For several years, the stocks of America’s Internet giants — Facebook, Apple, Amazon, Google — have been the way to make money. And yet, for all their past prowess, these four companies all have major weaknesses in their business models that are becoming increasingly apparent.

They could thus be destined for a replay of the 1999 dot-coms, the 1972 Nifty Fifty, the 1929 Investment Trusts or the 1720 South Sea Company.


To begin with Facebook, we learned that Facebook intends to set up its own “Supreme Court” to police “hate speech” on its service. This may suit Mark Zuckerberg’s dreams of world domination, but it in no way represents what a private corporation ought to be doing.

At the core of the problem is Facebook’s ability to scoop up private information on people and sell it to third parties, or indeed use it itself in pursuit of some nefarious non-economic goal.

When Facebook started, it appeared to be largely a means for teenagers to communicate, which could be monetized through advertising, but as it has grown its sinister potential has more clearly appeared.

There simply is no solution to Facebook’s censorship problem. In a traditional media environment, a wide variety of media outlets use the skilled judgment of journalists with decades of experience to decide what to print. If they got it wrong, their publication lost subscribers and money.

Not so with Facebook. It is effectively a monopoly. There is no way it can censor the news without becoming Pravda. Unfortunately, for all of Zuckerberg’s soothsaying, under his leadership, becoming Pravda appears to be Facebook’s ambition rather than its fear.

The only solution would be to break up Facebook into half a dozen competing outlets, each with a different political outlook, thereby reproducing a healthy newspaper environment, like in the United Kingdom several decades ago.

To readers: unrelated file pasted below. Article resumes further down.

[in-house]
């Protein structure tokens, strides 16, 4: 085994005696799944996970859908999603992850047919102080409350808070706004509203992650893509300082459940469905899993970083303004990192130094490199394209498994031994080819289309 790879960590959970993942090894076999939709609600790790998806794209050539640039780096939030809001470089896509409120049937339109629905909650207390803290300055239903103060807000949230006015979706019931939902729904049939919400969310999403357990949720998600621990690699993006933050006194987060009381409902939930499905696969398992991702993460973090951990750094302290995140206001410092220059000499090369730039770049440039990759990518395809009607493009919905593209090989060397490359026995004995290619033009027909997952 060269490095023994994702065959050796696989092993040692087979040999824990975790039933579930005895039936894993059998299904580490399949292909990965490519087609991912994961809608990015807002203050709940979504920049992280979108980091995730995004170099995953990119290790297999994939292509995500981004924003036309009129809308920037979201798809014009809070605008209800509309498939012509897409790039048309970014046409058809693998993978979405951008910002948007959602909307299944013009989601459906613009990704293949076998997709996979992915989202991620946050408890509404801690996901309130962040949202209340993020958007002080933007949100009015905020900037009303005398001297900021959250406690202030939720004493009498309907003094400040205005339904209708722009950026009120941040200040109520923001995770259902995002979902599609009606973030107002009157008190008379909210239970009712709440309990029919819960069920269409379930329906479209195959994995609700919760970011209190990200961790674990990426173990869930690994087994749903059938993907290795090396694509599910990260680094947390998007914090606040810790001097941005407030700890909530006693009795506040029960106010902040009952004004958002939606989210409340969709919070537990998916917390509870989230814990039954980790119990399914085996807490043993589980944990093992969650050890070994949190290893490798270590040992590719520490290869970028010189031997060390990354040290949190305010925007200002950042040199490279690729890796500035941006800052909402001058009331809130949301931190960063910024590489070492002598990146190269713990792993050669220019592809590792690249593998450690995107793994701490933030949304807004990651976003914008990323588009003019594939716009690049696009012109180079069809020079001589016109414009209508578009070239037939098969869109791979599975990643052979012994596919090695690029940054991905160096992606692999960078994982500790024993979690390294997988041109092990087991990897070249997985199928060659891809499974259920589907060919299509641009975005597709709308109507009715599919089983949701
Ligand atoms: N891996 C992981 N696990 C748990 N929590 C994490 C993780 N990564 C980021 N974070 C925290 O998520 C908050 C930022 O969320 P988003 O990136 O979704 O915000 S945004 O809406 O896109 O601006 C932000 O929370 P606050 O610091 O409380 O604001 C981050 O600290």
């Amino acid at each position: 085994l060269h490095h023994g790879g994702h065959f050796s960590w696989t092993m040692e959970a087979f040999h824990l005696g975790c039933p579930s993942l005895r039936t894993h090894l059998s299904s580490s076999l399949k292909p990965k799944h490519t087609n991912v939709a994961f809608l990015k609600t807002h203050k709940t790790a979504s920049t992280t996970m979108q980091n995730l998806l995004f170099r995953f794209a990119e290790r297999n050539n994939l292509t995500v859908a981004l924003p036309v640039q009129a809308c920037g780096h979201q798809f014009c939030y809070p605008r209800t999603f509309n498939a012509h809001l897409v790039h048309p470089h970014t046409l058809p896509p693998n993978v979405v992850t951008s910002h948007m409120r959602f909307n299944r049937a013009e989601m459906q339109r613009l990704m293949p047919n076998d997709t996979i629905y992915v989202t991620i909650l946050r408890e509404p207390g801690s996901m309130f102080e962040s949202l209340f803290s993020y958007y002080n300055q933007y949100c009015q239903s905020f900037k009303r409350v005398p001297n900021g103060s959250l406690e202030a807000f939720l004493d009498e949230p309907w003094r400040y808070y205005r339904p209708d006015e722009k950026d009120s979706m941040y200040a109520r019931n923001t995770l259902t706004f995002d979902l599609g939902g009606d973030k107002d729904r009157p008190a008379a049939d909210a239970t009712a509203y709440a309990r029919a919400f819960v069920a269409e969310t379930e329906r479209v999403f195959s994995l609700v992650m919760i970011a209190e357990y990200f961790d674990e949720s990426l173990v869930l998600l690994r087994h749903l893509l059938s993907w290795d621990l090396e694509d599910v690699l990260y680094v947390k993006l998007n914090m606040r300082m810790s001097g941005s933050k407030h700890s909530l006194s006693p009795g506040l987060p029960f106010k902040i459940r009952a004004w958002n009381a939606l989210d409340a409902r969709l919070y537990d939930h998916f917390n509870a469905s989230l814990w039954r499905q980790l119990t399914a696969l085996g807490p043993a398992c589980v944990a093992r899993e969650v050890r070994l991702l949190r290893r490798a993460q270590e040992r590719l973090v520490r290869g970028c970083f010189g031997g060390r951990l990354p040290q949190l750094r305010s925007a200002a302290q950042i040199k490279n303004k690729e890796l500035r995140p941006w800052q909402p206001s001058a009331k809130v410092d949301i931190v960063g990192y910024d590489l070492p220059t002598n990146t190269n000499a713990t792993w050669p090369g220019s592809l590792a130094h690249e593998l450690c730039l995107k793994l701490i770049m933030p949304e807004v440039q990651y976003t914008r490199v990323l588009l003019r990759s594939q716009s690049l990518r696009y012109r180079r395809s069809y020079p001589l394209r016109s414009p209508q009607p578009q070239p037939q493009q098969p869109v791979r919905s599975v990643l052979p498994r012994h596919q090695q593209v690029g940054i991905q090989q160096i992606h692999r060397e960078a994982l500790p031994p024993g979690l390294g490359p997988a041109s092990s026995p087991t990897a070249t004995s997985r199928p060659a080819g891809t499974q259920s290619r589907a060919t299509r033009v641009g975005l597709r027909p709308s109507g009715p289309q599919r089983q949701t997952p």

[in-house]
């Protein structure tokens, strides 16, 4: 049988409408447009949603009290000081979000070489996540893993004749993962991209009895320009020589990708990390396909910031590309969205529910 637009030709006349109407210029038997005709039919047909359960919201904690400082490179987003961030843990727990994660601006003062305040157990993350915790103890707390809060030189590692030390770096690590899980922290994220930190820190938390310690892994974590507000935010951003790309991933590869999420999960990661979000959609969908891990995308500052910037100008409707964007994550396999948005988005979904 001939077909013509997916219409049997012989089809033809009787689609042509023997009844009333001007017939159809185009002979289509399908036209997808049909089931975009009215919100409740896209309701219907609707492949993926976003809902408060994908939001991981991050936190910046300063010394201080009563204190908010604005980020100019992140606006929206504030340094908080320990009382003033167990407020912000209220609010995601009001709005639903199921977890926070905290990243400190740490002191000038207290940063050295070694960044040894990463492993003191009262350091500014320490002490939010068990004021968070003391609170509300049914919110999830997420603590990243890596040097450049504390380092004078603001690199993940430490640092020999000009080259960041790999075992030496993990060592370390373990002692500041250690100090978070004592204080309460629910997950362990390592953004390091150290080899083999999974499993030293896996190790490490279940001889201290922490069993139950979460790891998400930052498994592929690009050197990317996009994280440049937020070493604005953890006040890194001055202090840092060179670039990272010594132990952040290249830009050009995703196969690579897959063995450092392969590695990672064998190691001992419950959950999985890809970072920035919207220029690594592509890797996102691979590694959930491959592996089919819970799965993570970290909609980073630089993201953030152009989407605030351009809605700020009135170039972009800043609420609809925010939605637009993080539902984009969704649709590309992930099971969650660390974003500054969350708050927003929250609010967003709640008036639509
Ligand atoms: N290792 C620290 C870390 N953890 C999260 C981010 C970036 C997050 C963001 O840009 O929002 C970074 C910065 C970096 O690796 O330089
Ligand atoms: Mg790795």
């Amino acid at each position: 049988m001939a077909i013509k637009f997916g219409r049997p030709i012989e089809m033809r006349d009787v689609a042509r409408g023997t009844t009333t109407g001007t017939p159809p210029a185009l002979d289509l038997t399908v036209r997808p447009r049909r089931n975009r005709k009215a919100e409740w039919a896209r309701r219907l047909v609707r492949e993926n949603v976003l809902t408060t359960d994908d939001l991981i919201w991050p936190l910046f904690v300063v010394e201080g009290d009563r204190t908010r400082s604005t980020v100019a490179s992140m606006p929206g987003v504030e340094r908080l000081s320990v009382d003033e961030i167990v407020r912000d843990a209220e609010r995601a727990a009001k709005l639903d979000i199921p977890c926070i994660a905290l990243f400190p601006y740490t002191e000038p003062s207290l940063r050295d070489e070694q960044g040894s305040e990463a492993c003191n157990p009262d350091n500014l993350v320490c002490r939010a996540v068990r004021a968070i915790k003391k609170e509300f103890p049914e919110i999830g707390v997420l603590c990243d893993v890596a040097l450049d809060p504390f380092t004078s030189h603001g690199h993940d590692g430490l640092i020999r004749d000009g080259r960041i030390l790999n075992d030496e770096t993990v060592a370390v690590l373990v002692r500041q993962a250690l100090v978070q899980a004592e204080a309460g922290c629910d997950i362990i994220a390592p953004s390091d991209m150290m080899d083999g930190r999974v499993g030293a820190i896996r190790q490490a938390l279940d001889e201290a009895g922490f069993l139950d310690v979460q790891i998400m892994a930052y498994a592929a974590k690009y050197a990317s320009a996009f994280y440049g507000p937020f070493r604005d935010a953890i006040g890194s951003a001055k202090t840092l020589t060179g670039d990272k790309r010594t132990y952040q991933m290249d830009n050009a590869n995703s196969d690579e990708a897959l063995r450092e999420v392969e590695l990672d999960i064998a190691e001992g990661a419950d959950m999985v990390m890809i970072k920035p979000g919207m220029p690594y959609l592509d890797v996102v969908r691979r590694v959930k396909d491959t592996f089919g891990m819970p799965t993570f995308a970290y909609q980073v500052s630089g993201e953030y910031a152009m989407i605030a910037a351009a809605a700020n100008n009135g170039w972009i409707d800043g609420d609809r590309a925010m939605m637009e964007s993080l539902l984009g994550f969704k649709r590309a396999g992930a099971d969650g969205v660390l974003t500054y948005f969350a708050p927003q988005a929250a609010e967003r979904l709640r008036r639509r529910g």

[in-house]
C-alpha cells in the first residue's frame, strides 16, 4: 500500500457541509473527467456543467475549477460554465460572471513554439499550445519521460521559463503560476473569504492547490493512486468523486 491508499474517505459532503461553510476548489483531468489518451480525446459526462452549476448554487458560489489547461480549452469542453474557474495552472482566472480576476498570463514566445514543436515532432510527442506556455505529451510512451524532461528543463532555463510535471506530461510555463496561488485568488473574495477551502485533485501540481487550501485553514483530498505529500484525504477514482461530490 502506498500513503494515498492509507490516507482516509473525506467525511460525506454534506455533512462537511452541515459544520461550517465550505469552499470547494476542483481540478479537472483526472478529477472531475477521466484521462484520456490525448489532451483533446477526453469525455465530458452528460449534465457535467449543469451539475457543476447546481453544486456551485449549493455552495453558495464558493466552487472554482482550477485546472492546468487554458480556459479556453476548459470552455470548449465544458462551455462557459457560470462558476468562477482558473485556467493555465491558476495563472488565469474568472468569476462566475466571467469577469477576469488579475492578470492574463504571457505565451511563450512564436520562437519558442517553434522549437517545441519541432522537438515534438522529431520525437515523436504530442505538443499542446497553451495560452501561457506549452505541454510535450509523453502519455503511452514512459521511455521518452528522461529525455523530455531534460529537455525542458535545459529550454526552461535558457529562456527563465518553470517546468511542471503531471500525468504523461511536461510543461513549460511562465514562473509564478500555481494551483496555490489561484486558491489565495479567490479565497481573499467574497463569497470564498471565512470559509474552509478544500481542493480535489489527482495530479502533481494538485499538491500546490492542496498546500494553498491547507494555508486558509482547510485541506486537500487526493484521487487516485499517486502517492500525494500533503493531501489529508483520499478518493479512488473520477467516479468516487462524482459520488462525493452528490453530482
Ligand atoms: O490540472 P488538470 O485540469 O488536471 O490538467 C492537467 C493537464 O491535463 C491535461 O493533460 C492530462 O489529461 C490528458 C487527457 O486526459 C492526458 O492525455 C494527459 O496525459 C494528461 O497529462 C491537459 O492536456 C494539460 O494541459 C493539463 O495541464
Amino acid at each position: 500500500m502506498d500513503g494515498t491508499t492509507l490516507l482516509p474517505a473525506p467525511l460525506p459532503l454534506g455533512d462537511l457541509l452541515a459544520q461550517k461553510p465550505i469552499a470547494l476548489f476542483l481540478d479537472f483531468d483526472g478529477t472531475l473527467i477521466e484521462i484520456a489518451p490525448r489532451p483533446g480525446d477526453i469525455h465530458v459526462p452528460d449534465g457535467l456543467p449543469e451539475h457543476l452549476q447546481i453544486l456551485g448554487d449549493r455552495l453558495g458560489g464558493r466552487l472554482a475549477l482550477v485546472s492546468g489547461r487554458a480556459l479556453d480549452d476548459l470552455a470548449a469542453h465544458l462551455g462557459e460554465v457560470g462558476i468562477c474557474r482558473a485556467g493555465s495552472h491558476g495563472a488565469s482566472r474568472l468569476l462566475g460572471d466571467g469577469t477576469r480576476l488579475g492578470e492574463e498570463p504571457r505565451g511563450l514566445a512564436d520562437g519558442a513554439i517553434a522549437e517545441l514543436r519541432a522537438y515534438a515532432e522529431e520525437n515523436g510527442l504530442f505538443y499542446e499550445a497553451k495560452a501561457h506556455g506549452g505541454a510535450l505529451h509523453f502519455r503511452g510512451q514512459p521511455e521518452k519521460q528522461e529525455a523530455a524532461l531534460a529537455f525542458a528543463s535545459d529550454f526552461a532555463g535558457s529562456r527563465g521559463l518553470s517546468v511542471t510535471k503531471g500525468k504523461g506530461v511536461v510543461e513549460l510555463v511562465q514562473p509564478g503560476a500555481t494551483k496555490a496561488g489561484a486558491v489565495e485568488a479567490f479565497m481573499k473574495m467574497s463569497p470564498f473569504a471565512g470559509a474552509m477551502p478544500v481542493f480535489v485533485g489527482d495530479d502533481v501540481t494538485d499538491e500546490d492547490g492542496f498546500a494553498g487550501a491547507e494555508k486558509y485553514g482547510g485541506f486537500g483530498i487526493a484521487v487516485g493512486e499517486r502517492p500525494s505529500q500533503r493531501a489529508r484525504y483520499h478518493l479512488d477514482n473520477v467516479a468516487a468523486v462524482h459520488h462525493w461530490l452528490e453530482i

Alternatively, de-globalization may result in entities like the European Union imposing revenue-based taxes on Facebook. Over time, this could lead to “clean/er” national equivalents and a dissipation of Facebook’s power by this means.

Either way, Facebook’s monopoly power will not last, and its revenue generating capacity will be correspondingly diminished. Its business model is broken.


Amazon is really two businesses. One of them, Amazon Web Services, is the leader in providing cloud services to businesses and consumers. It is a sensible business and has a good market position.

However, in 2017 it had only $17.5 billion in revenues and an operating profit of $4.3 billion. That’s a nice business, worth about $150 billion if you give it a generous multiple of 35 times earnings, appropriate given its growth.

The problem is the rest of Amazon’s business. In 2017, after 23 years in business, it still made an operating loss of about $1.3 billion, even though it had revenues of around $160 billion.

Even though Amazon has in the past benefited from huge subsidies in not charging state and local taxes (and still has a huge cash flow benefit from paying its state taxes later and not charging local taxes), a most astonishing fact remains: Its entire retailing operation, is still not profitable.

Yet, given that the web services business is worth around $150 billion, one has to wonder why its retail business is valued at $500 billion. For what? It’s no good saying it is valued for its growth potential. Retailing is a notoriously low-margin business. Moreover, Amazon already represents over 40 percent of online sales. In other words, there is not much for it to expand.